I speak from personal experience. I have 3 celiacs in my family, and one is extremely sensitive to the point she has to keep separate cookware and dinner ware for her use only. She had a real struggle finding a doctor who knew what actual celiac disease was and how to manage it.

    Hopefully, yours is a milder case, but celiac disease is not the same as gluten intolerance.
     
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  26. hojo813

    hojo813 Initiate (0) Aug 3, 2018 Virginia


    I have a friend with Celiac's. I've been tinkering with a gluten free IPA for him. Last version was pretty good. If you would like the recipe, let me know. It's a full volume boil with sorghum extract and rice. I'm thinking of toasting some millet next time. It's pretty good though for what it is
     
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  27. rjniles

    rjniles Initiate (88) Aug 30, 2012 South Carolina

    OP here, thanks for all the comments. I stopped at the beer store and picked up a 6er of Stone Delicious IPA. It is in the fridge now and I will try one tonight and see how I react. And if I like it
     
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  28. realJohnnyHobo

    realJohnnyHobo Disciple (326) Sep 18, 2019 Maryland

    Might sound odd, but White Claw is GF. Alternatively, you can always go to Cider if you're looking for something with a kick and a ton of different cider makers offer more than generic blended apple juice today. Craft ciders took off 5 years or more ago and still find some well-made alternatives out there.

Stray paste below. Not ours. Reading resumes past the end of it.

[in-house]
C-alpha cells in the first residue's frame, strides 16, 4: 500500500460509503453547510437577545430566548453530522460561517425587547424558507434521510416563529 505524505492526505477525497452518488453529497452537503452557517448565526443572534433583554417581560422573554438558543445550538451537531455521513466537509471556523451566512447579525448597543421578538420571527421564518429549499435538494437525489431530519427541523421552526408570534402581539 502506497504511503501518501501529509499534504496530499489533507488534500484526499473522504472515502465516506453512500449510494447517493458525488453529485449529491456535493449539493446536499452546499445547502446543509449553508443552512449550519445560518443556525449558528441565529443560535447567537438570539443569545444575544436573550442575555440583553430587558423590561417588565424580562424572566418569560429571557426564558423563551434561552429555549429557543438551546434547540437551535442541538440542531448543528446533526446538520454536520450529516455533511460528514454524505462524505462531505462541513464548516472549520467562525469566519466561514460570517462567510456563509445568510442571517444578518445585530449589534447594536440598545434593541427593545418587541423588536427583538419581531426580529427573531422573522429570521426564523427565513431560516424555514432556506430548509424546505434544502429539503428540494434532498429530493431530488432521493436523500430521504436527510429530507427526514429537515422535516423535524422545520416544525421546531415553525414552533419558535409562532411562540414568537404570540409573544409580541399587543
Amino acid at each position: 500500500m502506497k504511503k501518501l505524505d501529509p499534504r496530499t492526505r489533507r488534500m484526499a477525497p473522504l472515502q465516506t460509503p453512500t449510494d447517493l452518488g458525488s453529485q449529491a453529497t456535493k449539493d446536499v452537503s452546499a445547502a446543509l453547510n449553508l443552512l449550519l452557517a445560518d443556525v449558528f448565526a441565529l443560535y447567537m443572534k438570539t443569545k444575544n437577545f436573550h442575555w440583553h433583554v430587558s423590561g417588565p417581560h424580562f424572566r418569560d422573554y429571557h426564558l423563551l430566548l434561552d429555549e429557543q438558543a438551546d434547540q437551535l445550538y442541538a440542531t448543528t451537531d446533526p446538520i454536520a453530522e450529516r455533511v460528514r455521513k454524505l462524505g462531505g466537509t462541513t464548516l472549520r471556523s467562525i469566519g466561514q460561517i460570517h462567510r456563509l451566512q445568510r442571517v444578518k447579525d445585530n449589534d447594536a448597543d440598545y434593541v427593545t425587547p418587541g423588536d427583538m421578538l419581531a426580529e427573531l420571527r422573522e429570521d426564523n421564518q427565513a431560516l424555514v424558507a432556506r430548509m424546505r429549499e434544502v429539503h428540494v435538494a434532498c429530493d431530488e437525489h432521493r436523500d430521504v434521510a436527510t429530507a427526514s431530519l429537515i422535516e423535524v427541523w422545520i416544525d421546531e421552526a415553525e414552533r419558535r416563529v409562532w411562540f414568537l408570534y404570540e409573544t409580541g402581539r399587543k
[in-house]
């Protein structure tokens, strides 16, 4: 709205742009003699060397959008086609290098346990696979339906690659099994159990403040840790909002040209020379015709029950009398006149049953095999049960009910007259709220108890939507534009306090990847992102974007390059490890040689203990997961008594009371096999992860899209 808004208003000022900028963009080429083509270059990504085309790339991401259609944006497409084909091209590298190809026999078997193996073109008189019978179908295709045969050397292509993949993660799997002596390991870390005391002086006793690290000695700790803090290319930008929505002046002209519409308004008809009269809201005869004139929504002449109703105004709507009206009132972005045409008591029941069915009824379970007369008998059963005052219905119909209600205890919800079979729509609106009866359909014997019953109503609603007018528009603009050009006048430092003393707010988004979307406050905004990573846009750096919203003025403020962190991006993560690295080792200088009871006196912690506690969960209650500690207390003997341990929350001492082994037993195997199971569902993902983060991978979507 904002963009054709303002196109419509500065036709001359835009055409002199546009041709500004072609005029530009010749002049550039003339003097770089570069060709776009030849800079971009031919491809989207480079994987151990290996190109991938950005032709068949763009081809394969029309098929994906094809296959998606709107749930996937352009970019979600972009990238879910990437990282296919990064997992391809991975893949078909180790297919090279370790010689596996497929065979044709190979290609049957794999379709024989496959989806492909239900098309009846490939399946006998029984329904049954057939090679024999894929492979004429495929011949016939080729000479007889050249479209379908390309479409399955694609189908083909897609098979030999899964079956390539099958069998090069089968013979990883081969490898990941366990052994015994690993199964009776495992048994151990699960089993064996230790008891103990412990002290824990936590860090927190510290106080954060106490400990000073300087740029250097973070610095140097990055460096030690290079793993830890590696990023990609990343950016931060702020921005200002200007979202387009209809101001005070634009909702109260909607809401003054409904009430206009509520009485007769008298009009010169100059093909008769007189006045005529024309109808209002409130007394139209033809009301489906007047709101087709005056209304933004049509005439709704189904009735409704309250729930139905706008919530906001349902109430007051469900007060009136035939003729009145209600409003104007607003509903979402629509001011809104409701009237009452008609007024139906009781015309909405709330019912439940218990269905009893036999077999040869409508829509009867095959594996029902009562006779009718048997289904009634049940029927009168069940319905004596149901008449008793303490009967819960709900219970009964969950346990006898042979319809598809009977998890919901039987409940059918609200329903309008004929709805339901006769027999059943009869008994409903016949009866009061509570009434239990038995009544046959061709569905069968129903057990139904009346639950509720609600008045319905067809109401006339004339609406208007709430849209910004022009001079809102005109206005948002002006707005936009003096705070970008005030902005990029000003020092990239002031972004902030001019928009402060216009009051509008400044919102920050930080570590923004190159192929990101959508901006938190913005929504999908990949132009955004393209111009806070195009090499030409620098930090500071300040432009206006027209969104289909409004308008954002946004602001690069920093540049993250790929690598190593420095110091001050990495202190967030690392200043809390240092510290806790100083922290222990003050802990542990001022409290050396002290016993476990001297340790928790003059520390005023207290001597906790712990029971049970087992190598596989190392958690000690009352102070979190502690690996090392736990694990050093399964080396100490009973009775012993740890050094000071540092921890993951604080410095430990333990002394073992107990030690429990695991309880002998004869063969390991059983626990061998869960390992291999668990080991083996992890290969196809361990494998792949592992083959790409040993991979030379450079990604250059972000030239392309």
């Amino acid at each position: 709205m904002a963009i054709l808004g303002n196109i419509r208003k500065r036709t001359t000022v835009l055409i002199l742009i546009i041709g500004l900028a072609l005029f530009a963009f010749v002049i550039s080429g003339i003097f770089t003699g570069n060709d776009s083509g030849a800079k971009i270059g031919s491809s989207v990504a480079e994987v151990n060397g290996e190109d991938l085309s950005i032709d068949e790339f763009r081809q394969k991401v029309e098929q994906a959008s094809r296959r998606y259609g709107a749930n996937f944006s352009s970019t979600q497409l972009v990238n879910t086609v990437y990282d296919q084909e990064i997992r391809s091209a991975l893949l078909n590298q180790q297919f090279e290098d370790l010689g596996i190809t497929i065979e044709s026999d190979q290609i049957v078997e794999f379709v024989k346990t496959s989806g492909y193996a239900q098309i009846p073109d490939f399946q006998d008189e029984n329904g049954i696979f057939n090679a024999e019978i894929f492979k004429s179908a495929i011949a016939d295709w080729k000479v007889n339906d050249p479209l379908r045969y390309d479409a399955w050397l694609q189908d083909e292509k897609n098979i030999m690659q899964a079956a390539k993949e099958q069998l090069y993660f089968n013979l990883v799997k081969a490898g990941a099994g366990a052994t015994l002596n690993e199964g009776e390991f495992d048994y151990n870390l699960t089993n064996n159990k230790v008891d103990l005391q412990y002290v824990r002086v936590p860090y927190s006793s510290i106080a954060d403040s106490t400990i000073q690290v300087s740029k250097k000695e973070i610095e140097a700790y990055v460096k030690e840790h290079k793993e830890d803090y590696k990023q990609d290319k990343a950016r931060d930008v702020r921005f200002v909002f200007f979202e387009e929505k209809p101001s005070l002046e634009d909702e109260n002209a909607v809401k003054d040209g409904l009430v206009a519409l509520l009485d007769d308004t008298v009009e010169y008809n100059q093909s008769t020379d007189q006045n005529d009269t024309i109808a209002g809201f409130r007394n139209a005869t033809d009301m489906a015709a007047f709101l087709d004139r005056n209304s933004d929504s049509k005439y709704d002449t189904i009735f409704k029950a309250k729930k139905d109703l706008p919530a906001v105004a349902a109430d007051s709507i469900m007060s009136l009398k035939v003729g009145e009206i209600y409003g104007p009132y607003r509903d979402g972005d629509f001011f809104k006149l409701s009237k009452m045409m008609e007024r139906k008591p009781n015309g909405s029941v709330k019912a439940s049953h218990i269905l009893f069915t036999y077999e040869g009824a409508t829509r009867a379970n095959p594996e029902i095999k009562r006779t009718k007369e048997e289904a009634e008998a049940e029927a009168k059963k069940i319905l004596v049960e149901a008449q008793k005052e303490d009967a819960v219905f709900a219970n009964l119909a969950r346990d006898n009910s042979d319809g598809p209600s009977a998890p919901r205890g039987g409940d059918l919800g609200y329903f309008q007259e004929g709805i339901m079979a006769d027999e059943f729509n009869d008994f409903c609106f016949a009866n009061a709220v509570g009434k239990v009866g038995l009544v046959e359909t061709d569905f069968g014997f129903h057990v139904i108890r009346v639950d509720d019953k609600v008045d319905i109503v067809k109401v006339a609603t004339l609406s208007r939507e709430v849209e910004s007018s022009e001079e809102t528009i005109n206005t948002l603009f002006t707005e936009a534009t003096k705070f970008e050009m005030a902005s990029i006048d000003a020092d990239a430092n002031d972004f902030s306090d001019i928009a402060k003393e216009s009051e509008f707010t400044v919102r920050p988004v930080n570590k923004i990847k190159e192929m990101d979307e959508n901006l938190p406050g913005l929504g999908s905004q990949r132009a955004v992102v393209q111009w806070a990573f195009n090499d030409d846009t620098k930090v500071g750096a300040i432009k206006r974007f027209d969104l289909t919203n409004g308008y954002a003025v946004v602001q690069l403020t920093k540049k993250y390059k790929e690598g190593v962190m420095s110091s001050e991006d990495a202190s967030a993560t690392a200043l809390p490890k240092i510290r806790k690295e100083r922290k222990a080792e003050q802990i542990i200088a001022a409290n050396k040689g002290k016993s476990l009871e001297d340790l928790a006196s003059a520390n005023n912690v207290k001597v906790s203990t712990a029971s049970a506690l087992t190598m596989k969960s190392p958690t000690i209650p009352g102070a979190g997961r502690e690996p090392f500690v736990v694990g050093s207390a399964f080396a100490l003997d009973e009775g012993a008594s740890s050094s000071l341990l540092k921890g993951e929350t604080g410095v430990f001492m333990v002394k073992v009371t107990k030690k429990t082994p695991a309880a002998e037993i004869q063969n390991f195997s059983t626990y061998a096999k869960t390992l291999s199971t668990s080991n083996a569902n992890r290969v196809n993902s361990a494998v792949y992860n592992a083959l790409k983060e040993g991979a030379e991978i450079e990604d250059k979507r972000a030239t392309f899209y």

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  29. Insomniac

    Insomniac Aspirant (235) Nov 5, 2019 Canada (ON)

    Someone else mentioned Quebec based Glutenberg and I would second that, although would be surprised if it is available in your market. Non-beer related, you might want to consider adopting a low FODMAP diet, if this has not already been mentioned to you. Discuss with your physician of course.
     
  30. DogbiteWilliams

    DogbiteWilliams Initiate (46) Mar 28, 2015 California

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  31. jesskidden

    jesskidden Poo-Bah (2,109) Aug 10, 2005 New Jersey
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    They're available in much of the United States (click on "Points of Sale - United States") including the entire east and west coast (I see it all the time in NJ).
     
    #31 jesskidden, Aug 25, 2020
    Last edited: Aug 25, 2020
  32. Coronaeus

    Coronaeus Meyvn (1,215) Apr 21, 2014 Canada (ON)
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    I was coming here to mention the already mentioned Glutenburg from Quebec. They make the only gluten-free/reduced beer I’ve had that I’ve enjoyed.

    That said, a friend in a similar situation ended up moving to hopped ciders as the lack of variety, and the differing flavours of gluten free/reduced beer were too disappointing for him.
     
  33. ESHBG

    ESHBG Disciple (328) Jul 30, 2011 Pennsylvania

    One thing to keep in mind with ciders, though, is that generally speaking they are higher in sugar and carbs and can wreak some havoc if you are dieting.
     
  34. MNAle

    MNAle Poo-Bah (1,975) Sep 6, 2011 Minnesota
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  35. realJohnnyHobo

    realJohnnyHobo Disciple (326) Sep 18, 2019 Maryland

    Good point, but if you're drinking you shouldn't be calorie counting. Even diet beers are nearly close to their 'regular' beer Kcal energy and nearly all alcohol will have some fermented sugar levels for alcohol to be produced so there is really no way around limiting consumption and dieting when talking any beverage - outside of vodka that is. :slight_smile: